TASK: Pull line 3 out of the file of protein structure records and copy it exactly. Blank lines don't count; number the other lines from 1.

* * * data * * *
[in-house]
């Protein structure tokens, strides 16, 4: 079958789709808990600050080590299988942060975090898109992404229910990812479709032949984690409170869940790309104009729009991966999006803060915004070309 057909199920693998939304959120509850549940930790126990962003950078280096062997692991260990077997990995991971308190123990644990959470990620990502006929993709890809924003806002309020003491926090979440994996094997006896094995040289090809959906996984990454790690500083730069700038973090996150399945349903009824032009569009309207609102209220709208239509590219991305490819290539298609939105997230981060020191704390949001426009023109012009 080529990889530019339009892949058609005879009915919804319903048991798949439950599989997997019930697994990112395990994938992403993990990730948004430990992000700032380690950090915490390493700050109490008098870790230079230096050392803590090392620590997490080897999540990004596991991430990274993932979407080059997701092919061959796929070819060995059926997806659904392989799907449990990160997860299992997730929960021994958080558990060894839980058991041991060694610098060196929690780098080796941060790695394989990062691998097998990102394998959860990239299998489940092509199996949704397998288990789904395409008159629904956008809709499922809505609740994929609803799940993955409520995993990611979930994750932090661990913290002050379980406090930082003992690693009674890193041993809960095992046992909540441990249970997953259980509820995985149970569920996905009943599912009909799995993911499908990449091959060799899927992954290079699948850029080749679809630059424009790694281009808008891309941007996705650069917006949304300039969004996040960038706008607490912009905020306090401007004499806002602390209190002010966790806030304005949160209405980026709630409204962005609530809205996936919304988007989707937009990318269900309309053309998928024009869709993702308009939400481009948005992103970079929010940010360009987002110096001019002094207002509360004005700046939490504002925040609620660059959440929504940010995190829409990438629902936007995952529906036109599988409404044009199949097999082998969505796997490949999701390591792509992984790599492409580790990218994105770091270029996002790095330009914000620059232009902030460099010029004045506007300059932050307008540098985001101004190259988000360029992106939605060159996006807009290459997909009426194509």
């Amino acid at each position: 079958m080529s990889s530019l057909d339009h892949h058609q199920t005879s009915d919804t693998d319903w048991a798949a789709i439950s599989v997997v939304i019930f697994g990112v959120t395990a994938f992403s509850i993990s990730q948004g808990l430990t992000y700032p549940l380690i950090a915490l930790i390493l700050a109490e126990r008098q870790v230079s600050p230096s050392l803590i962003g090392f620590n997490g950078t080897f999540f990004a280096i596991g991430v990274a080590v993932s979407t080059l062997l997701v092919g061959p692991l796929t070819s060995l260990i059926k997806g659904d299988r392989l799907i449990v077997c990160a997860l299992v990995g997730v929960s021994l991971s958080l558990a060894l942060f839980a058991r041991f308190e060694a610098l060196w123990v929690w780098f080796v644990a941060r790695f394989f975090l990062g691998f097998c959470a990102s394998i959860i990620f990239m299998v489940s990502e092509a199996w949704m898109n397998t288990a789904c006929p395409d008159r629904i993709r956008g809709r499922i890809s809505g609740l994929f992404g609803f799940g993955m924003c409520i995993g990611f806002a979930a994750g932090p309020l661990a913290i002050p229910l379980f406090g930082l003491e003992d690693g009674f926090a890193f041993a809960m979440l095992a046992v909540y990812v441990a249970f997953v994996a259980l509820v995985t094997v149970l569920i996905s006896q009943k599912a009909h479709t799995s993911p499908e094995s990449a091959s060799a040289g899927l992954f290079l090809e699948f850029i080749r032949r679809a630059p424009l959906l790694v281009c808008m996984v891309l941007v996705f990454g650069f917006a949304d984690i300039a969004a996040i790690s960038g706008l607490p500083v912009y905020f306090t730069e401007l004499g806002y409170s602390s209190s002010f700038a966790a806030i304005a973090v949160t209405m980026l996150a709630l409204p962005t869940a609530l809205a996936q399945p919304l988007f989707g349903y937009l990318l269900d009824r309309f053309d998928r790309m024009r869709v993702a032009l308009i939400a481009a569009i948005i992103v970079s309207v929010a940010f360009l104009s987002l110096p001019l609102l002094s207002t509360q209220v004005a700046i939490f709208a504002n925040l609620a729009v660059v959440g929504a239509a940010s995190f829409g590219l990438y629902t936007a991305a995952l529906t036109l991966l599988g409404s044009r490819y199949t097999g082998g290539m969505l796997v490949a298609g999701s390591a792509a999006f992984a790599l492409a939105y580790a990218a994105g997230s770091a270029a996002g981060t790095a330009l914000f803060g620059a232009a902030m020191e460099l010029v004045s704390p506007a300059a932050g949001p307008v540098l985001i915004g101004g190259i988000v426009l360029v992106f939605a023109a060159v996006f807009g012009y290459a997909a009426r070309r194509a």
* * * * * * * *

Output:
């Amino acid at each position: 079958m080529s990889s530019l057909d339009h892949h058609q199920t005879s009915d919804t693998d319903w048991a798949a789709i439950s599989v997997v939304i019930f697994g990112v959120t395990a994938f992403s509850i993990s990730q948004g808990l430990t992000y700032p549940l380690i950090a915490l930790i390493l700050a109490e126990r008098q870790v230079s600050p230096s050392l803590i962003g090392f620590n997490g950078t080897f999540f990004a280096i596991g991430v990274a080590v993932s979407t080059l062997l997701v092919g061959p692991l796929t070819s060995l260990i059926k997806g659904d299988r392989l799907i449990v077997c990160a997860l299992v990995g997730v929960s021994l991971s958080l558990a060894l942060f839980a058991r041991f308190e060694a610098l060196w123990v929690w780098f080796v644990a941060r790695f394989f975090l990062g691998f097998c959470a990102s394998i959860i990620f990239m299998v489940s990502e092509a199996w949704m898109n397998t288990a789904c006929p395409d008159r629904i993709r956008g809709r499922i890809s809505g609740l994929f992404g609803f799940g993955m924003c409520i995993g990611f806002a979930a994750g932090p309020l661990a913290i002050p229910l379980f406090g930082l003491e003992d690693g009674f926090a890193f041993a809960m979440l095992a046992v909540y990812v441990a249970f997953v994996a259980l509820v995985t094997v149970l569920i996905s006896q009943k599912a009909h479709t799995s993911p499908e094995s990449a091959s060799a040289g899927l992954f290079l090809e699948f850029i080749r032949r679809a630059p424009l959906l790694v281009c808008m996984v891309l941007v996705f990454g650069f917006a949304d984690i300039a969004a996040i790690s960038g706008l607490p500083v912009y905020f306090t730069e401007l004499g806002y409170s602390s209190s002010f700038a966790a806030i304005a973090v949160t209405m980026l996150a709630l409204p962005t869940a609530l809205a996936q399945p919304l988007f989707g349903y937009l990318l269900d009824r309309f053309d998928r790309m024009r869709v993702a032009l308009i939400a481009a569009i948005i992103v970079s309207v929010a940010f360009l104009s987002l110096p001019l609102l002094s207002t509360q209220v004005a700046i939490f709208a504002n925040l609620a729009v660059v959440g929504a239509a940010s995190f829409g590219l990438y629902t936007a991305a995952l529906t036109l991966l599988g409404s044009r490819y199949t097999g082998g290539m969505l796997v490949a298609g999701s390591a792509a999006f992984a790599l492409a939105y580790a990218a994105g997230s770091a270029a996002g981060t790095a330009l914000f803060g620059a232009a902030m020191e460099l010029v004045s704390p506007a300059a932050g949001p307008v540098l985001i915004g101004g190259i988000v426009l360029v992106f939605a023109a060159v996006f807009g012009y290459a997909a009426r070309r194509a």